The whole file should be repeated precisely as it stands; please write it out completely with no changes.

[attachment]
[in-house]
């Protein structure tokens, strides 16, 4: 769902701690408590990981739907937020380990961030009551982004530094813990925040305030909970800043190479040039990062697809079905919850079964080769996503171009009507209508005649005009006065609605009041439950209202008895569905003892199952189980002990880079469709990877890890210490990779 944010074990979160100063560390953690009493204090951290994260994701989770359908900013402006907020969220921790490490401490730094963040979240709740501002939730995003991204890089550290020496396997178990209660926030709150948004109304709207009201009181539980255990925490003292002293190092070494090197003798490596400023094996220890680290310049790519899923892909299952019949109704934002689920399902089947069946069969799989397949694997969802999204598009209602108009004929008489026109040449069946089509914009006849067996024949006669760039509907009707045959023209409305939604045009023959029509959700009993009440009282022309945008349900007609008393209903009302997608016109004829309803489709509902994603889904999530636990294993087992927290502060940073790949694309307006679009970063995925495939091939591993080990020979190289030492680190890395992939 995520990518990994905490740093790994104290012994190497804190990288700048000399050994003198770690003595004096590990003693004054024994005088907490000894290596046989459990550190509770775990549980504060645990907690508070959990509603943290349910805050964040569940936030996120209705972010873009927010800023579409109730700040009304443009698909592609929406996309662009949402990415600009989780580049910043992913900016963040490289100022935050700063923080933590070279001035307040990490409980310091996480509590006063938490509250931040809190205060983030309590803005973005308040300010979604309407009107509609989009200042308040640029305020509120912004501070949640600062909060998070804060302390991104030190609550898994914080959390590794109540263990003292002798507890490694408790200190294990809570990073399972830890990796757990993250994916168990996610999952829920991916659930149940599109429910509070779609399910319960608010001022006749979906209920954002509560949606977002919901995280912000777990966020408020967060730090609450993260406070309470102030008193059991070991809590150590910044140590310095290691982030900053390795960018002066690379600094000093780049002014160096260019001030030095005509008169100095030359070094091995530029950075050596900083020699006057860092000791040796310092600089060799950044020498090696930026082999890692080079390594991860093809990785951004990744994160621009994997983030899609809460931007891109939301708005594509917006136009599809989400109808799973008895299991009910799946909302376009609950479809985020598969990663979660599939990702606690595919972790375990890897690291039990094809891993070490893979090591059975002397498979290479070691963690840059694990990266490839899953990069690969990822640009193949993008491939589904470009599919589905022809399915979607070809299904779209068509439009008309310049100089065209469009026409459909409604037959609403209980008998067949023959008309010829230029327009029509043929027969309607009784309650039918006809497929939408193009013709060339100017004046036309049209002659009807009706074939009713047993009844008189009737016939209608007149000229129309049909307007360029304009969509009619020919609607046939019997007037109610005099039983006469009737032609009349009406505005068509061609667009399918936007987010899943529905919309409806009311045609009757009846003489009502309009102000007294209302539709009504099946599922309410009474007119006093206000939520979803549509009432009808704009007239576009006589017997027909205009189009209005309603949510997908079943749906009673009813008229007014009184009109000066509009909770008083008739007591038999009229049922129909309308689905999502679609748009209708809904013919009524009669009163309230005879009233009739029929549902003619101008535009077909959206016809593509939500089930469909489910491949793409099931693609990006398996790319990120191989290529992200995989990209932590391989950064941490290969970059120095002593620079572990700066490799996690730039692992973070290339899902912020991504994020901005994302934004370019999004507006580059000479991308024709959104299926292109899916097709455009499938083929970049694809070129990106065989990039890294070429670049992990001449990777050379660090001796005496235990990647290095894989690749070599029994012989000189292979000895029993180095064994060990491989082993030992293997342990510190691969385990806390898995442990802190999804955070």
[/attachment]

[in-house]
């Protein structure tokens, strides 16, 4: 769902701690408590990981739907937020380990961030009551982004530094813990925040305030909970800043190479040039990062697809079905919850079964080769996503171009009507209508005649005009006065609605009041439950209202008895569905003892199952189980002990880079469709990877890890210490990779 944010074990979160100063560390953690009493204090951290994260994701989770359908900013402006907020969220921790490490401490730094963040979240709740501002939730995003991204890089550290020496396997178990209660926030709150948004109304709207009201009181539980255990925490003292002293190092070494090197003798490596400023094996220890680290310049790519899923892909299952019949109704934002689920399902089947069946069969799989397949694997969802999204598009209602108009004929008489026109040449069946089509914009006849067996024949006669760039509907009707045959023209409305939604045009023959029509959700009993009440009282022309945008349900007609008393209903009302997608016109004829309803489709509902994603889904999530636990294993087992927290502060940073790949694309307006679009970063995925495939091939591993080990020979190289030492680190890395992939 995520990518990994905490740093790994104290012994190497804190990288700048000399050994003198770690003595004096590990003693004054024994005088907490000894290596046989459990550190509770775990549980504060645990907690508070959990509603943290349910805050964040569940936030996120209705972010873009927010800023579409109730700040009304443009698909592609929406996309662009949402990415600009989780580049910043992913900016963040490289100022935050700063923080933590070279001035307040990490409980310091996480509590006063938490509250931040809190205060983030309590803005973005308040300010979604309407009107509609989009200042308040640029305020509120912004501070949640600062909060998070804060302390991104030190609550898994914080959390590794109540263990003292002798507890490694408790200190294990809570990073399972830890990796757990993250994916168990996610999952829920991916659930149940599109429910509070779609399910319960608010001022006749979906209920954002509560949606977002919901995280912000777990966020408020967060730090609450993260406070309470102030008193059991070991809590150590910044140590310095290691982030900053390795960018002066690379600094000093780049002014160096260019001030030095005509008169100095030359070094091995530029950075050596900083020699006057860092000791040796310092600089060799950044020498090696930026082999890692080079390594991860093809990785951004990744994160621009994997983030899609809460931007891109939301708005594509917006136009599809989400109808799973008895299991009910799946909302376009609950479809985020598969990663979660599939990702606690595919972790375990890897690291039990094809891993070490893979090591059975002397498979290479070691963690840059694990990266490839899953990069690969990822640009193949993008491939589904470009599919589905022809399915979607070809299904779209068509439009008309310049100089065209469009026409459909409604037959609403209980008998067949023959008309010829230029327009029509043929027969309607009784309650039918006809497929939408193009013709060339100017004046036309049209002659009807009706074939009713047993009844008189009737016939209608007149000229129309049909307007360029304009969509009619020919609607046939019997007037109610005099039983006469009737032609009349009406505005068509061609667009399918936007987010899943529905919309409806009311045609009757009846003489009502309009102000007294209302539709009504099946599922309410009474007119006093206000939520979803549509009432009808704009007239576009006589017997027909205009189009209005309603949510997908079943749906009673009813008229007014009184009109000066509009909770008083008739007591038999009229049922129909309308689905999502679609748009209708809904013919009524009669009163309230005879009233009739029929549902003619101008535009077909959206016809593509939500089930469909489910491949793409099931693609990006398996790319990120191989290529992200995989990209932590391989950064941490290969970059120095002593620079572990700066490799996690730039692992973070290339899902912020991504994020901005994302934004370019999004507006580059000479991308024709959104299926292109899916097709455009499938083929970049694809070129990106065989990039890294070429670049992990001449990777050379660090001796005496235990990647290095894989690749070599029994012989000189292979000895029993180095064994060990491989082993030992293997342990510190691969385990806390898995442990802190999804955070």